It was a sunny Sunday afternoon and the actors of Kaatru Veliyidai were bustling around the Madras Talkies office, in an effort to accommodate various promotional activities.
It was in between this punishing schedule that The News Minute caught up with the lead pair - Karthi and Aditi Rao Hyadri - on their upcoming film, their experience of acting under Mani Ratnam and what we can expect from Kaatru Veliyidai.
Aditi can barely hold back her glee as she declares, "This is my childhood dream coming true. I saw Bombay when I was eight years old and Manisha's role in that movie was my first inspiration to become an actor. I was mesmerised by the visuals, the strength of the characters and there was just an immediate connection."
This is only Aditi's second Tamil film, the first being a critically acclaimed Tamil period drama named Srirangam. "When I was told that I was selected for the movie, I literally jumped with joy and gave Mani sir (who I barely knew then) a big hug," she laughs.
For Karthi, however, the casting did not come as a surprise. From being Mani Ratnam's assistant director in Ayudha Ezhuthu in 2004 to now acting under his supervision 13 years later, Karthi has come a long way in his career graph.
But, even as he gears up for the launch of Kaatru Veliyidai on April 7, the actor admits he was sceptical about whether he could carry off the role of a fighter pilot when Mani Ratnam first called him.
"I was not surprised that Mani sir called me but I was surprised that he called me for this role. We were supposed to do a film earlier but at that time I was still shooting for Thozha and Kaashmora. Films that were supposed to end in October were still on the floors till February. When Mani sir called me then, I said I didn't know what to do. They were both high budget films," says Karthi.
However, Mani Ratnam did not give up on his former AD.
"Mani sir asked me when these projects will end and I said May. He then called me in March and said he had a new script. When he said it was a fighter pilot, I was taken aback. I asked if he was sure. It is not a character you would imagine me in. I don't even look like myself and I hope people recognise me. Mani sir has completely changed me to fit into the part," explains Karthi.
The actor immediately identified the challenge that the role presented and knew he would need to do his homework.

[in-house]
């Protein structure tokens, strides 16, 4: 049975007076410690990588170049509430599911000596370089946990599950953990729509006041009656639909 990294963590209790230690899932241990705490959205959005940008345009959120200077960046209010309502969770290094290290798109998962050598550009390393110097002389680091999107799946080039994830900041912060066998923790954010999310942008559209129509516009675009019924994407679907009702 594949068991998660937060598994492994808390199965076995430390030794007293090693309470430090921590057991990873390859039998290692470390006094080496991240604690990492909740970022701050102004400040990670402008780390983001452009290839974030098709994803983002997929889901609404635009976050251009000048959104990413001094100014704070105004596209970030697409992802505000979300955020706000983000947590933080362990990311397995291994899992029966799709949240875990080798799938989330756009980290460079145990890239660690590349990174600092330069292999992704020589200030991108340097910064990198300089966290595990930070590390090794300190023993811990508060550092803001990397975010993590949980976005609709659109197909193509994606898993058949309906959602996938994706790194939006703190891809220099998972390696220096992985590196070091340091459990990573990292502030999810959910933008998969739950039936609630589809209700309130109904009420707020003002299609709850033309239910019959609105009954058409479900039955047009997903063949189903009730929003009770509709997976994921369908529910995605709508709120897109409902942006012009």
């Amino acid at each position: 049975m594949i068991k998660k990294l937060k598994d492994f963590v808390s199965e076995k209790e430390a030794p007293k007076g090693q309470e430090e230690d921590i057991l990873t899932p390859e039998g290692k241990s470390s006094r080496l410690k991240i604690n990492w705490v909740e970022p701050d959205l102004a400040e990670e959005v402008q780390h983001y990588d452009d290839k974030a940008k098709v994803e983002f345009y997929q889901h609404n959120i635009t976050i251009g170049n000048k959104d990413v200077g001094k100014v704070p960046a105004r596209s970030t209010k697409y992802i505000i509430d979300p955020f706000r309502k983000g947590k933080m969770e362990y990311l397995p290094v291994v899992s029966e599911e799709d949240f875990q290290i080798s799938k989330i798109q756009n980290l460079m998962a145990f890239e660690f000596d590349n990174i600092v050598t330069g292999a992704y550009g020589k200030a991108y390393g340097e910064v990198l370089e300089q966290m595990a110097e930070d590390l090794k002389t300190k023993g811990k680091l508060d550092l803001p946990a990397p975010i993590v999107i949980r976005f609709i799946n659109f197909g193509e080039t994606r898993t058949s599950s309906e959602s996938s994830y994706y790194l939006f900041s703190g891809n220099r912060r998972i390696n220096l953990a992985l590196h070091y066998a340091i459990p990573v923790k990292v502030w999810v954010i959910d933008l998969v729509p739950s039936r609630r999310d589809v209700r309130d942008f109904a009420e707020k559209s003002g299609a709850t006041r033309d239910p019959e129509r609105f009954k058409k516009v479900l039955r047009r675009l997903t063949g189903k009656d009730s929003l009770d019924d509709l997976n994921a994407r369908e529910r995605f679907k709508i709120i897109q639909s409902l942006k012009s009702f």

"I was feeling very scared actually. I wasn't sure if I would be able to justify the part...I was given basic flying courses and I met a particular gentleman who had served in the Indian Air Force, who was a fighter pilot," says the actor.
But Karthi still wasn't ready for the role.
"I wanted to be more confident. So, I took an extra effort to meet my friend who is at an airbase.I went there and spent a day with him and his colleagues. I got to spend time with a fresh rookie, someone who has been there for 10 years and a 40 year old who was serving as a commanding officer. It actually helped me understand the psyche of a fighter pilot. How they are when they join, in the middle of things and right before they retire," he explains.
His efforts clearly paid off because Karthi recalls how, after shooting some scenes with a beard, when he walked back into the sets clean shaven and with the attitude he'd cultivated from carefully observing fighter pilots, everyone immediately cheered and said, "VC is back."
"I play a squadron leader in the film and we call my character VC. Though it is not a war film but a love story, I still had to bring the aura of an officer in every shot. I felt thrilled to have been able to portray the character. The scenes were not easy, every single one of the shots was demanding. But I felt good because I had something meaty to do," he says.
Aditi meanwhile, was at the Apollo Hospitals in Chennai, preparing for the role of Dr. Leela who works in the General ward of a Kashmir hospital.
"Leela is an idealistic girl. This is her first job and the conditions are trying. But she is up for the challenge and dreams of a wonderful future," she says.
Aditi, by her own admission, is emotional and tends to get attached to people easily.
"But doctors are different. They are nurturing and at the same time emotionally detached. I observed doctors in different wards to pick up their expressions and attitude towards their work. Most of my training was to get into the character that Mani sir had written. He said that we will discover Leela together. The whole process was amazing. Mani sir nurtures and challenges you at the same time. There was basically this amazing mind that was guiding me all the time," says Aditi, smiling.
When asked about the extreme conditions that she had to work under for the film, Aditi laughs before saying, "Extreme? You can say that again. Sure, my nails were blue, my hands and feet swollen and my face was turning red but at the end of the day, it didn't matter. I had a constant rush of energy simply because I was living my dream. I was in the moment and wanted to give my best. Mani sir had given me the opportunity that I always wanted and the crew was so charged up as well. I was just really happy to be doing my role," she says.
For Karthi, who has consciously essayed a variety of roles, right from his debut in Paruthiveeran in 2007 to Kaashmora in 2016, Kaatru Veliyidai was another opportunity to explore new territory.
"An actor doesn't always get the chance to choose his next role. But I am very clear that I will not keep repeating my performance. So I am careful about what I choose. There is no pattern to my selection or strategy as such," says the actor.